CAPE ELIZABETH ME
Fort Williams Bandstand
Fort Williams Park
Built - 1937
The promontory of Cape Elizabeth remained unnamed for 75 years after initially being chartered by the French explorer Samuel de Champlain. Not until John Smith arrived was the area named in honor of Princess Elizabeth, the sister of King Charles 1 of England. From that point on, the very beautiful area on the coastline of Maine began to thrive with settlers who established a fishing and trading post. These early citizens of the town, however, encountered many problems with immigrants to the area, the local Native Americans, and occasional pirates in the local waters. For many years the area maintained its status quo until, after 250 years, many of its citizens started commuting to nearby Portland for their livelihood and the town then had only a few farms and little, if any, fishing boats.
The town of Cape Elizabeth is the birthplace of the legendary movie director John Ford and also the home of Joan Benoit Samuelson who was the first winner of the women's Olympic marathan. Fort Williams also houses the most photographed lighthouse in the world - the Portland Head Light along with the town's bandstand.
For Williams is a 14-acre parcel of land in town which once housed a fortification and sub-post called Fort Preble located at Spring Point within Fort Williams, which was built in 1872 and used as a harbor defense post initially. Years later, the fort was renamed Fort Williams and used as a logistical nad administrative support installation for Maine's military and personnel units during the war and was finally closed in 1962 then falling into building shells as they are today.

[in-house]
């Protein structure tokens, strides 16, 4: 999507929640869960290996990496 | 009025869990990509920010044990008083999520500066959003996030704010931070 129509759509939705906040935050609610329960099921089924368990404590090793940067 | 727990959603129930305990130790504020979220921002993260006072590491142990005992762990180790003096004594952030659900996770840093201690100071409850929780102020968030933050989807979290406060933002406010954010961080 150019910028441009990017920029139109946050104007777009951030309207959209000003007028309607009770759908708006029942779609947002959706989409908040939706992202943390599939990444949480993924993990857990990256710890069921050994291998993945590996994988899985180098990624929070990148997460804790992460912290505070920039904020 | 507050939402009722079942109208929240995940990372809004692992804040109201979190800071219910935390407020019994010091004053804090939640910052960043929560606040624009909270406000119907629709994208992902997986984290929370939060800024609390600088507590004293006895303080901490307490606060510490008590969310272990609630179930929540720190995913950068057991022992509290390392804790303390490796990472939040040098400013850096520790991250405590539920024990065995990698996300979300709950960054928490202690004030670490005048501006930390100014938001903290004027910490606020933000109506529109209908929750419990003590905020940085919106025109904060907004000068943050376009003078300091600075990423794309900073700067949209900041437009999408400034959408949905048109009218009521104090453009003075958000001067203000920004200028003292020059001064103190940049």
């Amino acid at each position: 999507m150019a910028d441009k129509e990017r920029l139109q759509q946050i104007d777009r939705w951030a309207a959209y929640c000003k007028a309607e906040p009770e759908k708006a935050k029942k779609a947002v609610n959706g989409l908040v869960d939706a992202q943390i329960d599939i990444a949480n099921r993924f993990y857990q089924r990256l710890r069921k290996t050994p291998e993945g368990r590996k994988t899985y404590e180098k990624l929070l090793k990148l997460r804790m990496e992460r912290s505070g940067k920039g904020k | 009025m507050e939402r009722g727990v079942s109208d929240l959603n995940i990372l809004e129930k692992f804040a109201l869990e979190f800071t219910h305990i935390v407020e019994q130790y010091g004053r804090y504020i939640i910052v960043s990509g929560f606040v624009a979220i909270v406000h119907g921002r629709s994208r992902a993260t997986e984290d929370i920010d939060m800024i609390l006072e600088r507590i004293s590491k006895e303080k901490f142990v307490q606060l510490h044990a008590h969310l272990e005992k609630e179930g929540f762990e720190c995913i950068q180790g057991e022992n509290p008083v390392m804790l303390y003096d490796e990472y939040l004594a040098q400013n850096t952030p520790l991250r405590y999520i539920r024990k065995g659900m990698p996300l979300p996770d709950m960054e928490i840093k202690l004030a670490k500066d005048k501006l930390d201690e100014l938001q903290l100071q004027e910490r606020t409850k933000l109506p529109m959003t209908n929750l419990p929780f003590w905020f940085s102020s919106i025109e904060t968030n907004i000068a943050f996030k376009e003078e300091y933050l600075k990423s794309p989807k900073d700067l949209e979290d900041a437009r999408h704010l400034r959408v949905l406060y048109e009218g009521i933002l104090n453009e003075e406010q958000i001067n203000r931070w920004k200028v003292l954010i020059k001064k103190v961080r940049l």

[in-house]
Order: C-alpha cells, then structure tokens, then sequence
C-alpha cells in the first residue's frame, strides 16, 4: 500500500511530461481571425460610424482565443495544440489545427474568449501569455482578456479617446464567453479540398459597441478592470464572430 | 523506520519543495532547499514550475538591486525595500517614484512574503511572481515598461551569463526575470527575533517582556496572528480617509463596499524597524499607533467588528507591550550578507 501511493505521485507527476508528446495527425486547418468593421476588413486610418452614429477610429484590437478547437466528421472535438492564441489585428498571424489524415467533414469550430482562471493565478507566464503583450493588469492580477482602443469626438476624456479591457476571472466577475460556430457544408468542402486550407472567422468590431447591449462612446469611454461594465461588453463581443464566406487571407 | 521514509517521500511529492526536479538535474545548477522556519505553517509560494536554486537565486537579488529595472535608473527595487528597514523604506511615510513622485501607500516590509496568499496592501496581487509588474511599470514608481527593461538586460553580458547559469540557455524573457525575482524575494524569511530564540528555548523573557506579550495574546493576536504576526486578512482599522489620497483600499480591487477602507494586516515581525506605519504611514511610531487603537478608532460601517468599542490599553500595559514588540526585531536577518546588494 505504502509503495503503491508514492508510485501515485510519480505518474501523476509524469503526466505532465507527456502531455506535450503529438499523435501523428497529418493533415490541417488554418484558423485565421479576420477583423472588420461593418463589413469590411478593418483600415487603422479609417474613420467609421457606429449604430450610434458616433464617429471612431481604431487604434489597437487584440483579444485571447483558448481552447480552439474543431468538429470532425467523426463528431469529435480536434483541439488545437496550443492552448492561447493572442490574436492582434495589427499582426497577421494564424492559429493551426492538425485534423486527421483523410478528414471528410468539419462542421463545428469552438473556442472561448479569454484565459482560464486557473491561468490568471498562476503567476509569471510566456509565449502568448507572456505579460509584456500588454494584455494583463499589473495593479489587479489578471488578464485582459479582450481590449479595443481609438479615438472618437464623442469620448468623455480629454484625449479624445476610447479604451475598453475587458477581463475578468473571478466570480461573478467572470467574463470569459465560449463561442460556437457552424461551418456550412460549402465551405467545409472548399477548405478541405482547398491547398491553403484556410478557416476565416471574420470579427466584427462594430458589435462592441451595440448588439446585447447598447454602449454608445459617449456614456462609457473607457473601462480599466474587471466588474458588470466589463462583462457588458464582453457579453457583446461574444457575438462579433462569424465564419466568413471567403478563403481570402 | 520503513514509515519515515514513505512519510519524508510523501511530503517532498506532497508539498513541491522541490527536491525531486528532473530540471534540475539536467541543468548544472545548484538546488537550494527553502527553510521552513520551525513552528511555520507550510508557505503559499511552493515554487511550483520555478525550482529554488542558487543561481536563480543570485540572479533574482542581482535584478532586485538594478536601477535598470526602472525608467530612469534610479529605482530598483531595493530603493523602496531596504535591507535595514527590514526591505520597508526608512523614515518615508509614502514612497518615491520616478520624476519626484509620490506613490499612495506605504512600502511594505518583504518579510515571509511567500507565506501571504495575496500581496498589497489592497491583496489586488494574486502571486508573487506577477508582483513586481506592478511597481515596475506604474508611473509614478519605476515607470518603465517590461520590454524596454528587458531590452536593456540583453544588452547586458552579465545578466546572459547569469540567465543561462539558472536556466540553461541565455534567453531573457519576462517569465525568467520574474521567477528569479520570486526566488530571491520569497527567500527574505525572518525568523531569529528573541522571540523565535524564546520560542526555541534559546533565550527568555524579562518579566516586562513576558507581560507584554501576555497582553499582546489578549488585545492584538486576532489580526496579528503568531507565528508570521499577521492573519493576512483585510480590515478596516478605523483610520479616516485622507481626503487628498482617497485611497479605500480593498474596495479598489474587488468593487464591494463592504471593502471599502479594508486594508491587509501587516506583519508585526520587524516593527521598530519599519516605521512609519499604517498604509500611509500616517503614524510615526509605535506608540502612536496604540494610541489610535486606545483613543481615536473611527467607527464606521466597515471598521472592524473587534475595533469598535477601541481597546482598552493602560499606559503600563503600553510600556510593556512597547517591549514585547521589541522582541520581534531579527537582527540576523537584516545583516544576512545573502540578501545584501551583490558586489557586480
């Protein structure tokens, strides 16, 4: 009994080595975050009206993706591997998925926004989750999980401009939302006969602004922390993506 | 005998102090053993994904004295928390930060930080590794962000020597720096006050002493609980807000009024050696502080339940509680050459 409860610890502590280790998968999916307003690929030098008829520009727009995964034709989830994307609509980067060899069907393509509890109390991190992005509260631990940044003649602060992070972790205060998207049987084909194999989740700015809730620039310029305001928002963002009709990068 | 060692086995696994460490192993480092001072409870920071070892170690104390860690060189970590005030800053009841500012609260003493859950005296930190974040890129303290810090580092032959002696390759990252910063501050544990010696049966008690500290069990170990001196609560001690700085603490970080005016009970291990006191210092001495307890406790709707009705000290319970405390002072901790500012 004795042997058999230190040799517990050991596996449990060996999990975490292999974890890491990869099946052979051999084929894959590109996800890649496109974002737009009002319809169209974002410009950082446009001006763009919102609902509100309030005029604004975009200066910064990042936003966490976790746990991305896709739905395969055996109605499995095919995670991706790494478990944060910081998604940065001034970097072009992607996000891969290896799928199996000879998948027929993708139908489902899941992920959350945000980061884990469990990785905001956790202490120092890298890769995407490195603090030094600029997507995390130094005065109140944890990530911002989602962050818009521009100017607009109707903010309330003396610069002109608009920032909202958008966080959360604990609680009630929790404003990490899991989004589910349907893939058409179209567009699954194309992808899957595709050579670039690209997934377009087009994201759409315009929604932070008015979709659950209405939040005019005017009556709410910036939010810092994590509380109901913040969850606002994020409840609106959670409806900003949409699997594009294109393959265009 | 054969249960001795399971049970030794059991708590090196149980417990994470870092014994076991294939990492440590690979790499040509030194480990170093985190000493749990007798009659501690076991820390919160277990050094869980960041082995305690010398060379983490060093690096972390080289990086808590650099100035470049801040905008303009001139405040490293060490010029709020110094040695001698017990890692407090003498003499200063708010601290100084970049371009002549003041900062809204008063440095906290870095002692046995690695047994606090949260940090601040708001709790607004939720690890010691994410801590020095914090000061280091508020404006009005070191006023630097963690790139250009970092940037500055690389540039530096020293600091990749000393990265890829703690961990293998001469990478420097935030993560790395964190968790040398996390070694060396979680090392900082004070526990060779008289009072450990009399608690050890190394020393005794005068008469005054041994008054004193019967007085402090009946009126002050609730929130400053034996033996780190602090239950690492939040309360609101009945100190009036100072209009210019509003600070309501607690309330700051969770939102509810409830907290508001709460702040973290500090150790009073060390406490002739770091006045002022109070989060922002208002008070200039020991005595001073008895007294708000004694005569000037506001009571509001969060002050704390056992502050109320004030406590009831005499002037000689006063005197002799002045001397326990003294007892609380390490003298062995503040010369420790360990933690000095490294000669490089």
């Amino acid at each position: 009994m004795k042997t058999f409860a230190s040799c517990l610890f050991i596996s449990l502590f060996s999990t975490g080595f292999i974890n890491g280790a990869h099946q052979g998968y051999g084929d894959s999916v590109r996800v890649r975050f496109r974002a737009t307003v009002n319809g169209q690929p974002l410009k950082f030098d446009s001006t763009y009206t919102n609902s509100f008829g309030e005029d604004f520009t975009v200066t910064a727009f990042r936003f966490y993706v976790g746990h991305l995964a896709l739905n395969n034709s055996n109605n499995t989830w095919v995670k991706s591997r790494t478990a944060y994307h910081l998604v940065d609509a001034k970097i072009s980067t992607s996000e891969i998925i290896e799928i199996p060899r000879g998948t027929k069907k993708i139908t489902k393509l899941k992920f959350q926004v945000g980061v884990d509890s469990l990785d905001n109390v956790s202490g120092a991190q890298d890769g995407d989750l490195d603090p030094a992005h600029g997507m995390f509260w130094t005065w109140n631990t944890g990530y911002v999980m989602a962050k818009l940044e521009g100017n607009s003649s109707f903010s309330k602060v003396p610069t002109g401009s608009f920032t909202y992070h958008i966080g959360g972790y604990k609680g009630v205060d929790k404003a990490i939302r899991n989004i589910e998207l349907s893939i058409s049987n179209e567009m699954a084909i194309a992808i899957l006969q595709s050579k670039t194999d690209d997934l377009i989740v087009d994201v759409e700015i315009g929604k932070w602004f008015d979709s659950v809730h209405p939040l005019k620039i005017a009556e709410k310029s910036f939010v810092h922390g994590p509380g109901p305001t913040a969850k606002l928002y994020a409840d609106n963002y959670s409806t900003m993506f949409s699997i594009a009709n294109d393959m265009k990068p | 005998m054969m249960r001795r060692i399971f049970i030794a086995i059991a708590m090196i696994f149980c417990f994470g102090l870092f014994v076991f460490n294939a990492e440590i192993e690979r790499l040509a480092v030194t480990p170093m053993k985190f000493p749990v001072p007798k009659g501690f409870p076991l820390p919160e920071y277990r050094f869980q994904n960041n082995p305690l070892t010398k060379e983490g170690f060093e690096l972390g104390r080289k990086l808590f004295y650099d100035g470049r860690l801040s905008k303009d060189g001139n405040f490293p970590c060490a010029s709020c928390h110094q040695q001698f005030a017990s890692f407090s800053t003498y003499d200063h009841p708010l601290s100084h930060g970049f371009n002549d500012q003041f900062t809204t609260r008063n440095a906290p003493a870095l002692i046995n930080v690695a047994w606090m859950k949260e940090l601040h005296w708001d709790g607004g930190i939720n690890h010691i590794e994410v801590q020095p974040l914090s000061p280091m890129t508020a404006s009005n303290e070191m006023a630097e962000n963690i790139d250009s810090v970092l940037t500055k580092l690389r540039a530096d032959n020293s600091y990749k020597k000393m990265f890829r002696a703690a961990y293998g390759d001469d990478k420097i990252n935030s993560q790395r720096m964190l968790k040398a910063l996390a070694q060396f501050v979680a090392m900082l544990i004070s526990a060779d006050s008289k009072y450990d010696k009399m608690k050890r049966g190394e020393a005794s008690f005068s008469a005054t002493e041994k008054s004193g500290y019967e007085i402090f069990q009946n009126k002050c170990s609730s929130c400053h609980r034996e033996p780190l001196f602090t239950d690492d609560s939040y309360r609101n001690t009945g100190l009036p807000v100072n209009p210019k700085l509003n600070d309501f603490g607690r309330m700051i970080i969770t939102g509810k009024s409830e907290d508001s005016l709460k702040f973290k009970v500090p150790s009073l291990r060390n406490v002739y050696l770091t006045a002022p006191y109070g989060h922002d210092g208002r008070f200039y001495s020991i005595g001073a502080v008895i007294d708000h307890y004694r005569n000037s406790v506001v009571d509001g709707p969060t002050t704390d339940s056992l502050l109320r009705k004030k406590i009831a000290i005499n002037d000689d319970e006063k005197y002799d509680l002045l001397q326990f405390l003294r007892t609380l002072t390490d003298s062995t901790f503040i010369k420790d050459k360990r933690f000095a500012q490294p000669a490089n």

The fort and area is now known as Fort Williams Park which plays host to many picnics, concerts and other special events by the town which has been enjoyed by countless thousands over the years since opened up to the public.
Fort Williams Bandstand was built in 1965 and is the third one the town has had. It has replaced the original bandstand built in 1909 and is located near the high point of Portland Head Light and is weighted down with four large concrete slabs and protection from the nasty weather and high winds that often comes off the water during the winter months.
As a part of the Fort's original plan, the bands members of years during the early 20th century were housed in their own barracks on the fort with the group's popularity in those days bringing about the construction of a second bandstand in the northeast part of the park in 1911. Concerts by these Coast Artillery Bands were very well-attended events.
In 1937 at the height of the Great Depression, Fort Williams served as an induction center for the Civilian Conservation Corps who were given federal funds and built a third bandstand, a simple, round concrete-walled paltform that still exists in the park.
The present bandstand was used by Governor John H. Reed in 1965 who spoke from the stage and honored Cape Elizabeth on their Bicentennial. Since the bandstand was used quite often during the summer months, and still is on those occasional concerts, it was reconstructed with roof improvements in 1979 at a cost of $25,000.